Anyone can experience excessive pressure and demands outside work just as much as they can at work.
This is particularly true for farmers; unpredictable weather, the economic downturn, rising costs, uncertain future, aches and pains, as well as feelings of isolation can all cause pressures for the farming community and can lead to issues with a farmer’s mental wellbeing.
Farmers tend to work long and anti-social hours and may focus more on their business and their animals than their own wellbeing. Striking a fair balance between work and mental wellbeing is key for a successful business therefore it is becoming increasingly important for farmers to consider the issue of mental wellbeing and encouraging them to talk about their troubles and to find a way of dealing with them.
Many farmers never stop to consider the consequences, or to take seriously the outcomes of poor mental wellbeing. Therefore it is becoming increasingly important within the farming community that this issue is brought to the forefront, and for farmers to consider their work ethics and schedules to reduce the effect of poor mental wellbeing.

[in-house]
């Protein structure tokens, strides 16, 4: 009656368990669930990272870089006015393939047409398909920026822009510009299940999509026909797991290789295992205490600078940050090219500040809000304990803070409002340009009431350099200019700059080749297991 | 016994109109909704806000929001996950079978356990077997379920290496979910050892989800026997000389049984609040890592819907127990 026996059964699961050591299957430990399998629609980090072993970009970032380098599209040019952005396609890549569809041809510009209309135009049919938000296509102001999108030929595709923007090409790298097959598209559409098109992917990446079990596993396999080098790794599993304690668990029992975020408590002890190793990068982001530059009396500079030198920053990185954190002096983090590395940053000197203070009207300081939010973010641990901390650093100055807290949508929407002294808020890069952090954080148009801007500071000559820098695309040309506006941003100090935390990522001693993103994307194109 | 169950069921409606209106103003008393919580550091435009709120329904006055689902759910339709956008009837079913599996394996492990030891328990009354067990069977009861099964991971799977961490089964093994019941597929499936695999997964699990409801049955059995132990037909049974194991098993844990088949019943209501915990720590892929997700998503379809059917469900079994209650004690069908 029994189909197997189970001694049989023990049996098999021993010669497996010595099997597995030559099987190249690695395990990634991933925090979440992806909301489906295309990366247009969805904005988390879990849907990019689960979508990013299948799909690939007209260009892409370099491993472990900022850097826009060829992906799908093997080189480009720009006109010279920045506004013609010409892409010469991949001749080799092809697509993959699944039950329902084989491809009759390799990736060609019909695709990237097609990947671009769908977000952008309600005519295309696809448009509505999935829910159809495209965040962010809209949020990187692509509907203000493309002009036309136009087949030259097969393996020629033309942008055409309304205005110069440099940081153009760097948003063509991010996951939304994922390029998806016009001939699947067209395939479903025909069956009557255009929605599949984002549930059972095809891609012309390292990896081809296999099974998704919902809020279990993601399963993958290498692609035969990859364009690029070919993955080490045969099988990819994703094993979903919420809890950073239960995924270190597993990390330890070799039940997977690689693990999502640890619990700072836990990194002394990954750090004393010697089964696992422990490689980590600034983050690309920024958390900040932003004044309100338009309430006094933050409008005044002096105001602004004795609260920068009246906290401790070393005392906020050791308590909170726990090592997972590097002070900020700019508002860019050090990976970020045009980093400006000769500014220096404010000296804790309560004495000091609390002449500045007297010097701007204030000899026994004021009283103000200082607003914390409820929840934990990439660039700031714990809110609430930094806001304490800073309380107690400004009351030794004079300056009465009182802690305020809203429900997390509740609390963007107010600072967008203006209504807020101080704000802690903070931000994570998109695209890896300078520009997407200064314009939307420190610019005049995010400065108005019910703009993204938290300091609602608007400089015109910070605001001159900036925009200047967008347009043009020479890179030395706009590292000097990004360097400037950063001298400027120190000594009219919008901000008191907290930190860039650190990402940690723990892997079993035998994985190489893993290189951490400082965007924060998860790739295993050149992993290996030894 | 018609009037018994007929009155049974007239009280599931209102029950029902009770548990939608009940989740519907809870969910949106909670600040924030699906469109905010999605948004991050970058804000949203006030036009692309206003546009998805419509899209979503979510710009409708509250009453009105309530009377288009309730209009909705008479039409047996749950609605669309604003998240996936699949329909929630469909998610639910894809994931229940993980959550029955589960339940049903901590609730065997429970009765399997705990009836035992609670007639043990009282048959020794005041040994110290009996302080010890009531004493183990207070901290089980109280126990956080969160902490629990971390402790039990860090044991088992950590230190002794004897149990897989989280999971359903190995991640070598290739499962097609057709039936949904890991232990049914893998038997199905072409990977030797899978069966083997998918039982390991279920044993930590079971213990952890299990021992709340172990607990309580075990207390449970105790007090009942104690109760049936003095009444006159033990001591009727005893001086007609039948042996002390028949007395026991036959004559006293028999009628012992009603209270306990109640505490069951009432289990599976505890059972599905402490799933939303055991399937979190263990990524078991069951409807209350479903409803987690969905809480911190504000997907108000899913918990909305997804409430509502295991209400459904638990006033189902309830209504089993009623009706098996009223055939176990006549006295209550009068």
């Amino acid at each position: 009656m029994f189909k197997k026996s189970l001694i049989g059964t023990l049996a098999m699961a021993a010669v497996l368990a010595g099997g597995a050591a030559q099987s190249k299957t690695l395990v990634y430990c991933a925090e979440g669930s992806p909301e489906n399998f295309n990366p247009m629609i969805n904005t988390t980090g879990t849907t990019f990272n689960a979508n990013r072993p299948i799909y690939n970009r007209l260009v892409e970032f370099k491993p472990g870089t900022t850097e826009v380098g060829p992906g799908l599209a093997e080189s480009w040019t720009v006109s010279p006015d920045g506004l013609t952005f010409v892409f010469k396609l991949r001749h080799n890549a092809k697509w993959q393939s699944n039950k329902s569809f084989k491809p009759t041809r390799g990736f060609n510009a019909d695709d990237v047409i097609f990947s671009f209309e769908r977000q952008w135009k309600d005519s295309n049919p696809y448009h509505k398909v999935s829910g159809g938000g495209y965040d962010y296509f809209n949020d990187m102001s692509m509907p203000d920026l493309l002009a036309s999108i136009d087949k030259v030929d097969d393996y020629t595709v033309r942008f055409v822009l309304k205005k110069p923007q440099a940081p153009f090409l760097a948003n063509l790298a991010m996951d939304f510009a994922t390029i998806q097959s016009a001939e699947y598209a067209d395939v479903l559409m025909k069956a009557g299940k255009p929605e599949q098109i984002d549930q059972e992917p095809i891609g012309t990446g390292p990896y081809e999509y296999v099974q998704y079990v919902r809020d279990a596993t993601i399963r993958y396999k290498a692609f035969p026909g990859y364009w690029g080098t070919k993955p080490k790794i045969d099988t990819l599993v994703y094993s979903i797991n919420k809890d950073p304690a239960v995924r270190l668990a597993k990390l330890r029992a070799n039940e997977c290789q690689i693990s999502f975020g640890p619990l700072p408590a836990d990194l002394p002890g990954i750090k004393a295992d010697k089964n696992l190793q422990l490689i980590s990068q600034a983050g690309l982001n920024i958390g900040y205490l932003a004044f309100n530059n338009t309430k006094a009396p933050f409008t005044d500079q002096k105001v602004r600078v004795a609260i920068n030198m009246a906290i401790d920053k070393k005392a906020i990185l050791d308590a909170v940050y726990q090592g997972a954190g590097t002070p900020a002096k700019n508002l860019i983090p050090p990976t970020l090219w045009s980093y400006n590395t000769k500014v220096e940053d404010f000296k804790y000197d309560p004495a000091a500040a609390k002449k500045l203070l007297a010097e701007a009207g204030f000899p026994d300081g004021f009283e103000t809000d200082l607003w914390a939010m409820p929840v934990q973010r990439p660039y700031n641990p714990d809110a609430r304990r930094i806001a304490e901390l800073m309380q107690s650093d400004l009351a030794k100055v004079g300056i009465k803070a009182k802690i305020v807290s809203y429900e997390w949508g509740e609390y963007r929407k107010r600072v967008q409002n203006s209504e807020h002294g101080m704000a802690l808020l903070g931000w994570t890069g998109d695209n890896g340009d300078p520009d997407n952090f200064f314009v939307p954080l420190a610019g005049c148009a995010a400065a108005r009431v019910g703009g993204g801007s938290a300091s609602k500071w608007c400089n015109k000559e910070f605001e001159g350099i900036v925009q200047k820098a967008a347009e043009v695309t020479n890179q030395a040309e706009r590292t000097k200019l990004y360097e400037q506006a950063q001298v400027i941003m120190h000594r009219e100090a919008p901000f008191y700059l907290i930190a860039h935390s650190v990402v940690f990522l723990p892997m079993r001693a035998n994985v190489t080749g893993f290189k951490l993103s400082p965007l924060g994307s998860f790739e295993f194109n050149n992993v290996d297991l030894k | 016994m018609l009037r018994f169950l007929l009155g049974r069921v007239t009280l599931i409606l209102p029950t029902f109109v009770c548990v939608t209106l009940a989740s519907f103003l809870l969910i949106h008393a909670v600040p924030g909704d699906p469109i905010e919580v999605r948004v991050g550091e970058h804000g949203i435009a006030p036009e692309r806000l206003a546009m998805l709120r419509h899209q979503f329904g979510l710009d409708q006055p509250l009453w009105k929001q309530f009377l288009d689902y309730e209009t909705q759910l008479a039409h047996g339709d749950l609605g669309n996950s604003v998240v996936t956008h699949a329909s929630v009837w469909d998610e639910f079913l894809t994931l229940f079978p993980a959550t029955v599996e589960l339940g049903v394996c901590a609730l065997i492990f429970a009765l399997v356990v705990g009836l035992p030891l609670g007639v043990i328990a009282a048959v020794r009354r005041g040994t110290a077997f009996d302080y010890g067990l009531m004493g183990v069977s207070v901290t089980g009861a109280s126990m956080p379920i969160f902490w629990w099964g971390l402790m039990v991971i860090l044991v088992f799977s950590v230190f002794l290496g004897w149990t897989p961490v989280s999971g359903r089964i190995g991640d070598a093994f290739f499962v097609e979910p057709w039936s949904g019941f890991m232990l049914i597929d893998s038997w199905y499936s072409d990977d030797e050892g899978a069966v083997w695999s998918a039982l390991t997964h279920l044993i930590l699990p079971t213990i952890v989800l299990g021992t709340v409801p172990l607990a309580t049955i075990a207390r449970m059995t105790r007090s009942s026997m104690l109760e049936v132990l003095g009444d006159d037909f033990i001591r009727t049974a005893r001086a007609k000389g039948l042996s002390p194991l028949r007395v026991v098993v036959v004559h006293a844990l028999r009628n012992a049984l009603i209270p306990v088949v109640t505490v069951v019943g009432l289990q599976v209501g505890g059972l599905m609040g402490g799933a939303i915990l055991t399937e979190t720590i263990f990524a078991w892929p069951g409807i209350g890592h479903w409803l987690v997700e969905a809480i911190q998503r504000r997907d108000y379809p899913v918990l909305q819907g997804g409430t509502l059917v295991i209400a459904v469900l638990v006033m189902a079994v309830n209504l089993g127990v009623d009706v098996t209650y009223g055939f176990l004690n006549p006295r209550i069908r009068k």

Farm Safety Partnership Chairman Keith Morrison said: “It is important for farmers to realise that poor mental wellbeing can affect their ability to farm safely. Farming is becoming an increasingly competitive and innovative industry, therefore the pressures to succeed with business have increased, leading to higher stress levels and tension for farmers.
“HSENI would encourage farmers to consider their mental wellbeing at work in just the same way as the physical hazards and to try to put in place controls to reduce these risks. Support is out there in the form of charities such as Rural Support and I would really encourage anyone who is struggling to seek help.”